Homeowners returning to areas inundated by floodwaters are likely to encounter infestations of insects, rodents, snakes, and other pests that can cause numerous health problems for humans and livestock.
Rats and other rodents may move into homes and outbuildings to escape floodwaters. Search likely harboring places in your home and farm buildings. Carry a flashlight and approach closets, basements, storage areas, stairwells, bins, and shelves cautiously.
Do not endanger yourself. Guard against rat bites. If you are bitten by a rodent, try to capture or kill it, and take it immediately to a health authority to check for rabies. You may need medical treatment.
Rats that cannot be eliminated by clubbing or trapping, destroy by poisoning. Zinc Phosphide is a rat poison to use if there is no danger of small children or pets contacting them. This material kill rats quickly. The anticoagulant poisons (warfarin, pival, fumarin, and diphacinone) are safer to use around small children and pets, but require at least four days of successive feeding before the rats begin to die. Death of rats continues for two weeks or longer after consuming bait.
After the infestation is controlled, conduct a careful cleanup program. Remove trash piles, and avoid piling up lumber, trash, or damaged furniture or equipment on the ground. Store materials on platforms or shelves 12-18 inches above the ground. Make every effort to deprive the rats of food, food scraps, hiding places, or harborage. Clear outdoor harborages after rats are under control--never before--since rats may be driven into the house for refuge. It's also easier to choose proper places to put bait before cleanup.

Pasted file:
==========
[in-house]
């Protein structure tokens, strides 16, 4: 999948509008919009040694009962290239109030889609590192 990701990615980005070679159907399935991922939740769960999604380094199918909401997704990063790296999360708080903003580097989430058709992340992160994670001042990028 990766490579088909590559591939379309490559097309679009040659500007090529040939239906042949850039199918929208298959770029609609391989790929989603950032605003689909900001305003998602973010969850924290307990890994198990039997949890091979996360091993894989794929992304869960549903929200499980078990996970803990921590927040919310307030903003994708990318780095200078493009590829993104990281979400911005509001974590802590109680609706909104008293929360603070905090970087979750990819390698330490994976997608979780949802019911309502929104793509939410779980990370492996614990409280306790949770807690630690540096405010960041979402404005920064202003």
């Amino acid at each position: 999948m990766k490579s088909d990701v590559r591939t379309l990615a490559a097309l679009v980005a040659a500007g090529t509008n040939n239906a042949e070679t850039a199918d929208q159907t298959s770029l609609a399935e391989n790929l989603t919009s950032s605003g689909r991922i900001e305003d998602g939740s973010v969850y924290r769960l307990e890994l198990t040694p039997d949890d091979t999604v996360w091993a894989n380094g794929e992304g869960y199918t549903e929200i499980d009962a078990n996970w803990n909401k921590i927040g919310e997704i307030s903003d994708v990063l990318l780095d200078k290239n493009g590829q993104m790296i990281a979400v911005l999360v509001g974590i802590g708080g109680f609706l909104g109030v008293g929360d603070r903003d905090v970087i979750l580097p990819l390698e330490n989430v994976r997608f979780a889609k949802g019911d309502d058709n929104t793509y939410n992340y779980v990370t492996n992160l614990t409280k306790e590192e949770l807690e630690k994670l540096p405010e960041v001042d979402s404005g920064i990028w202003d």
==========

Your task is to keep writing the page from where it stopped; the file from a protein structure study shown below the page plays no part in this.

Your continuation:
Clean up piles of garbage and debris both indoors and outdoors, and cover garbage cans tightly. Store foods in glass or metal containers in cupboards. Set traps and poisons in strategic locations, and maintain them even after you have stopped an infestation. Dispose of dead rodents as you would livestock carcasses.
Use the following preventive measures, and apply pesticides if necessary. Do not overreact to emergency conditions, however.
Note: Use pesticides only in the areas and amounts specified on the labels. Keep them out of the reach of children, pets, and livestock.
Insects multiply rapidly because post-flood conditions provide many favorable breeding sites. Mosquito, fly, and other insect outbreaks can reach alarming rates quickly.
Avoid potential health problems by eliminating breeding spots. Cesspools, cisterns, trash containers, and rain barrels should be covered. Drain standing puddles, marshes, and containers filled with water. Use insecticides to treat standing water and sanitation pits. Dispose of garbage and animal carcasses as recommended. If you use manure as fertilizer, spread it thinly so that it dries quickly.
Repair or replace damaged screens, windows, doors, and vents that allow insects to enter your home and farm buildings.
Use household sprays indoors and apply an insecticide to window screens. In heavily infected areas, use commercial outdoor sprays, and wear protective clothing and insect repellant. An insecticide supplier can recommend chemicals and application procedures.